The anti-Catholic sectarianism that was so strong in Australia during the first six decades of the 20th century has scant outcomes today. However, its legacy has led to a profound misunderstanding of Catholics and Catholicism among some commentators and historians.
Two examples illustrate the point: namely, the second episode of Howard on Menzies: The Making of Modern Australia, which aired on ABC television on September 25. It featured John Howard and many other commentators but was written and directed by filmmaker Simon Nasht. Then there is the article on the Shop Distributive & Allied Employees Association by Royce Millar and Ben Schneiders in Fairfax Media’s Good Weekend magazine (“Shopped Out”, September 3).
If the “history wars” are a reality, then the Liberal Party is losing. In 2005, the Howard government provided an additional $7.5 million to Film Australia to produce “high-quality documentaries on Australian history”. One of these films was Menzies and Churchill at War, which aired on the ABC in October 2008.
The documentary, written and directed by John Moore of 360 Degree Films, ran left-wing historian David Day’s line that, in 1941, Australian prime minister Robert Menzies wanted to replace Winston Churchill as British prime minister and that there was substantial support in influential circles in Britain for him to do so.
As readers of my Media Watch Dog blog will be aware, Day has not been able to provide the name of one historian of modern Britain or one Churchill biographer who supports his view. But Menzies and Churchill at War is shown in educational institutions as an authoritative work of history.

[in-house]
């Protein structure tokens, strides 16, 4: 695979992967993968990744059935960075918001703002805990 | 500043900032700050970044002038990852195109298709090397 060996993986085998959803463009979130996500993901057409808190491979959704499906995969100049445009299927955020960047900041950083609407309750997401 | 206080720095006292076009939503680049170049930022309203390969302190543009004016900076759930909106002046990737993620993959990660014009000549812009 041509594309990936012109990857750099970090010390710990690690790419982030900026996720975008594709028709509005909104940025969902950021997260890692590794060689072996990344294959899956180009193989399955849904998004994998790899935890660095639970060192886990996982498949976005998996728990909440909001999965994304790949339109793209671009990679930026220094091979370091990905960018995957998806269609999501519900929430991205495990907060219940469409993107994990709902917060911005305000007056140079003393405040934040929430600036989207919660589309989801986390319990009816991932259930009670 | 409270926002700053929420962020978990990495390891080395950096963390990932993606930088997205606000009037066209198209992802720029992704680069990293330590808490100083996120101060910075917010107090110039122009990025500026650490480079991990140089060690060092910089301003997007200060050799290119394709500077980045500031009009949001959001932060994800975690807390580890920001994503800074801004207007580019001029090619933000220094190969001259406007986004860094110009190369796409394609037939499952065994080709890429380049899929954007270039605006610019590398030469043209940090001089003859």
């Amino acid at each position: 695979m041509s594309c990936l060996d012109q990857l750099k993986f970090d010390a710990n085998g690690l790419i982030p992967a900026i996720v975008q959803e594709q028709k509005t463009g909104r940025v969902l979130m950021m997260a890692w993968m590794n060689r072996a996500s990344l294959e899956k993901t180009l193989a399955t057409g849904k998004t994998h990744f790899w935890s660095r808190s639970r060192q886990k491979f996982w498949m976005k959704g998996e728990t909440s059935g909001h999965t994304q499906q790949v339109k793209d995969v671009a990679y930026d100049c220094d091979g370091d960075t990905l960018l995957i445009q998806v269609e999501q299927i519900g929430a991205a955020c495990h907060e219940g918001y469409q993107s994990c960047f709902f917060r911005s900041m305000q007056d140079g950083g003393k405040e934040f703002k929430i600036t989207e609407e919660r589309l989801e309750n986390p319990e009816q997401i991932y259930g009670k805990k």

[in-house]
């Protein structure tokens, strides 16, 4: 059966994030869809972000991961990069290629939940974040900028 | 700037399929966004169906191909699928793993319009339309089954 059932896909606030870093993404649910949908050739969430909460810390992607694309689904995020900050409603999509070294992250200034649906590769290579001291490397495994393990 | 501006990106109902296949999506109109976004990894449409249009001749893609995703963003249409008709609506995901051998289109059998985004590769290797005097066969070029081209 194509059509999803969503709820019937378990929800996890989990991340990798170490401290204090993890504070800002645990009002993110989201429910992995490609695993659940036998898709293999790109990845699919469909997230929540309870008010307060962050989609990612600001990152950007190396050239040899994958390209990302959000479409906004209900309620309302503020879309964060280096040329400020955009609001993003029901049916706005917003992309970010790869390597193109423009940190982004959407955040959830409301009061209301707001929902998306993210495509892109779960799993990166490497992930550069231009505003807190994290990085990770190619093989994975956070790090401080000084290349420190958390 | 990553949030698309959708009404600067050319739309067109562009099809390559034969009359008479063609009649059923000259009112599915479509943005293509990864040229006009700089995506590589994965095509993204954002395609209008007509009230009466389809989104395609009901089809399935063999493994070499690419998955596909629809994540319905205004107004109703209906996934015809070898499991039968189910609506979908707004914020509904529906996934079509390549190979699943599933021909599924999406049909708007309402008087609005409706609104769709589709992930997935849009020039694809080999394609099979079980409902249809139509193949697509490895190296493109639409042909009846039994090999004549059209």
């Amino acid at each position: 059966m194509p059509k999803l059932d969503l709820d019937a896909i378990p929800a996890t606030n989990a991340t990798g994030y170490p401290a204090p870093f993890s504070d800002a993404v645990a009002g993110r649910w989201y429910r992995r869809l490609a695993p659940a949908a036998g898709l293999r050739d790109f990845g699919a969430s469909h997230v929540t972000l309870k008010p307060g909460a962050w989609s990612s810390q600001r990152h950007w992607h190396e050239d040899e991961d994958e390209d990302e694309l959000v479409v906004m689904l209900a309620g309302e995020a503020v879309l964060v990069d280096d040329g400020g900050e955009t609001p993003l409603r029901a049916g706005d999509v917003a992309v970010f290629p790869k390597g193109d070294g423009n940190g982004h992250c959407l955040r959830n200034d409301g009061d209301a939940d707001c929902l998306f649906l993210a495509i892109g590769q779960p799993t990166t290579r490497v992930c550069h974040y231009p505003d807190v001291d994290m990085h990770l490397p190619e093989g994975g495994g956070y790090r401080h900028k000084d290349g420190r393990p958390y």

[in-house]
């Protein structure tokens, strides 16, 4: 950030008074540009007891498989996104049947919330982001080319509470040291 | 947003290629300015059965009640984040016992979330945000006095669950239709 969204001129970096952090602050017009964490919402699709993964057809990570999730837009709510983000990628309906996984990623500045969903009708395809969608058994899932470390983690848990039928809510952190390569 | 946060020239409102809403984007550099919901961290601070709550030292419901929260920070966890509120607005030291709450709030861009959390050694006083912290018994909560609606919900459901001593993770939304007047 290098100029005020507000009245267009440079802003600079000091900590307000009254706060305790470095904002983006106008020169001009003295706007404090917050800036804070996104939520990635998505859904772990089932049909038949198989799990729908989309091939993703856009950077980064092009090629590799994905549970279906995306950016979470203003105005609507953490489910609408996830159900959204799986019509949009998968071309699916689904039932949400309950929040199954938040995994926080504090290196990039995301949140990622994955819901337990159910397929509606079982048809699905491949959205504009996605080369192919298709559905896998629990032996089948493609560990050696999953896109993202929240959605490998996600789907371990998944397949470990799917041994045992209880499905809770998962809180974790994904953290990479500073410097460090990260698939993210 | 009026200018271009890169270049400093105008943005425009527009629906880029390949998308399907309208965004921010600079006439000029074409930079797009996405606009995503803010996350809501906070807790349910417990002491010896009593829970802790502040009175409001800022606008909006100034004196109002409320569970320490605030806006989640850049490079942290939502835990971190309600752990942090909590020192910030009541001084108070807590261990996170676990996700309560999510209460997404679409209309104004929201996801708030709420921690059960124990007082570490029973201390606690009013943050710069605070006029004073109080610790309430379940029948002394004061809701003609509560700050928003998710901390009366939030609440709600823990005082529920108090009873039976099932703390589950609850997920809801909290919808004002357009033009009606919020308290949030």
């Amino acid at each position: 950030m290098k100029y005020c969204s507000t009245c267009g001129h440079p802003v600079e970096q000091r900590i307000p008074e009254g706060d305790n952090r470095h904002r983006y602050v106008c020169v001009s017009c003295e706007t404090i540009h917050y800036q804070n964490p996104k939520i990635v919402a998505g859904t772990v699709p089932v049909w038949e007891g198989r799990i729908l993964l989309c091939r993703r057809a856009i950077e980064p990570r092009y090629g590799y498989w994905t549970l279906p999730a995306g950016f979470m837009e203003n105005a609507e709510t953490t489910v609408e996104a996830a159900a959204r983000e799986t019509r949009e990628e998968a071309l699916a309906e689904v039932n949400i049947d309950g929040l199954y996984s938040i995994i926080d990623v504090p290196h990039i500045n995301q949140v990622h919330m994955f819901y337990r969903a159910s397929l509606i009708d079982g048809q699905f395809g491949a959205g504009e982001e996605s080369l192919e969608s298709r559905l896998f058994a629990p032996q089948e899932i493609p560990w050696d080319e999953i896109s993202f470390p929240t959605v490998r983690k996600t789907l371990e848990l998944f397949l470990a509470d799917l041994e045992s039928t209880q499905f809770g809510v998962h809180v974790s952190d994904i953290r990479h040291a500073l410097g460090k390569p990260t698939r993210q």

The idea for Howard on Menzies came initially from the Menzies Research Centre. The first episode, which covers the period from Menzies’ birth to the royal tour of early 1954, contains no historical errors. However, the early part of the second episode is seriously flawed.
Take the Labor Split of the 1950s, for example. The comments by Howard and Greg Sheridan about the period are fine. But Linda Cropper’s narration, written by Nasht, repeats the anti-Catholic prejudices of the time.
Labor leader Bert Evatt lost the May 1954 election. He subsequently turned on the Victorian branch of the ALP, which was strongly anti-communist. This is Nasht’s script: “Opposition leader Doc Evatt sees enemies everywhere, especially the anti-communists within his own party. When he challenges these mostly Catholic members to choose between their politics or the Pope, they choose the church.”
This is the old hoary myth that Catholics follow the Pope on all matters and put their loyalty to the Holy See above their commitment to their own nation.
Apart from that, Nasht’s comment is hopelessly wrong. Even before the Labor Split of 1955, the Catholic Church in Australia was divided over politics. About half the members of the Catholic hierarchy, led by archbishop of Melbourne Daniel Mannix, supported the anti-communist activities of Catholic layman BA Santamaria. And about half, led by the cardinal archbishop of Sydney, Norman Gilroy, believed Santamaria’s political activities should not be sanctioned by the church.